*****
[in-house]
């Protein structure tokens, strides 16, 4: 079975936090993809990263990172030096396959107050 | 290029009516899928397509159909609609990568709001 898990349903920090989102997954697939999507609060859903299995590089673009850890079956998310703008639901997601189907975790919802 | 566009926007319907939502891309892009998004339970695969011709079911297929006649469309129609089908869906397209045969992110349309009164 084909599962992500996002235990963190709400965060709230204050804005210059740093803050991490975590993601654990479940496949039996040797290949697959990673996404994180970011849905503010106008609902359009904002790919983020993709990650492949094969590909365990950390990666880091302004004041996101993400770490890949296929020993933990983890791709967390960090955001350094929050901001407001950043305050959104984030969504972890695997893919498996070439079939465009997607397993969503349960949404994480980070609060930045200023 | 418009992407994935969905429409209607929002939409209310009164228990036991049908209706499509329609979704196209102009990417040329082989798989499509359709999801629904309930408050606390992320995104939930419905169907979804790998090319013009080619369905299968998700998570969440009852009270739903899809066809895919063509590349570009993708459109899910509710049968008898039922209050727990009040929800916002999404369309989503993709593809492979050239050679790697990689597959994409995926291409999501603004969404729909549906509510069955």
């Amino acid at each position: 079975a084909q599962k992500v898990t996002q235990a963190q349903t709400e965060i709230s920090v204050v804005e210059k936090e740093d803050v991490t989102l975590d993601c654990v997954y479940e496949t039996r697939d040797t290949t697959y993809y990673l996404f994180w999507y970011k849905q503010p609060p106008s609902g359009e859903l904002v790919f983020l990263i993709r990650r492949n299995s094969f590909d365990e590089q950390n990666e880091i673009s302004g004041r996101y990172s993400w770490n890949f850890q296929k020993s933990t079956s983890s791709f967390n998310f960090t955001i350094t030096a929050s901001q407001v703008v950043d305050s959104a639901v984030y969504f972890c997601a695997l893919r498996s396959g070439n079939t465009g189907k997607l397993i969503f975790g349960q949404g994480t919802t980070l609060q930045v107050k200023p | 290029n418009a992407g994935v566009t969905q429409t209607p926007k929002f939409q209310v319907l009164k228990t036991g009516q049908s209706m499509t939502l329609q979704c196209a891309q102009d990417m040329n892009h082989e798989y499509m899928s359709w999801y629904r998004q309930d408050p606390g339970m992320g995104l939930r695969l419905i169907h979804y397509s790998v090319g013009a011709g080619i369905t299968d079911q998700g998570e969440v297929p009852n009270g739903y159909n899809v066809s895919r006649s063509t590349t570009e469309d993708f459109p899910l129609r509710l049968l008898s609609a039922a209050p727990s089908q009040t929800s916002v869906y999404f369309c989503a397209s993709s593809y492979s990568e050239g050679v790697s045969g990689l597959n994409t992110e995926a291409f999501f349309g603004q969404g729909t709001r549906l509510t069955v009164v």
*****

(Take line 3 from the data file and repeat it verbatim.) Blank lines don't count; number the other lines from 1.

């Amino acid at each position: 079975a084909q599962k992500v898990t996002q235990a963190q349903t709400e965060i709230s920090v204050v804005e210059k936090e740093d803050v991490t989102l975590d993601c654990v997954y479940e496949t039996r697939d040797t290949t697959y993809y990673l996404f994180w999507y970011k849905q503010p609060p106008s609902g359009e859903l904002v790919f983020l990263i993709r990650r492949n299995s094969f590909d365990e590089q950390n990666e880091i673009s302004g004041r996101y990172s993400w770490n890949f850890q296929k020993s933990t079956s983890s791709f967390n998310f960090t955001i350094t030096a929050s901001q407001v703008v950043d305050s959104a639901v984030y969504f972890c997601a695997l893919r498996s396959g070439n079939t465009g189907k997607l397993i969503f975790g349960q949404g994480t919802t980070l609060q930045v107050k200023p | 290029n418009a992407g994935v566009t969905q429409t209607p926007k929002f939409q209310v319907l009164k228990t036991g009516q049908s209706m499509t939502l329609q979704c196209a891309q102009d990417m040329n892009h082989e798989y499509m899928s359709w999801y629904r998004q309930d408050p606390g339970m992320g995104l939930r695969l419905i169907h979804y397509s790998v090319g013009a011709g080619i369905t299968d079911q998700g998570e969440v297929p009852n009270g739903y159909n899809v066809s895919r006649s063509t590349t570009e469309d993708f459109p899910l129609r509710l049968l008898s609609a039922a209050p727990s089908q009040t929800s916002v869906y999404f369309c989503a397209s993709s593809y492979s990568e050239g050679v790697s045969g990689l597959n994409t992110e995926a291409f999501f349309g603004q969404g729909t709001r549906l509510t069955v009164v």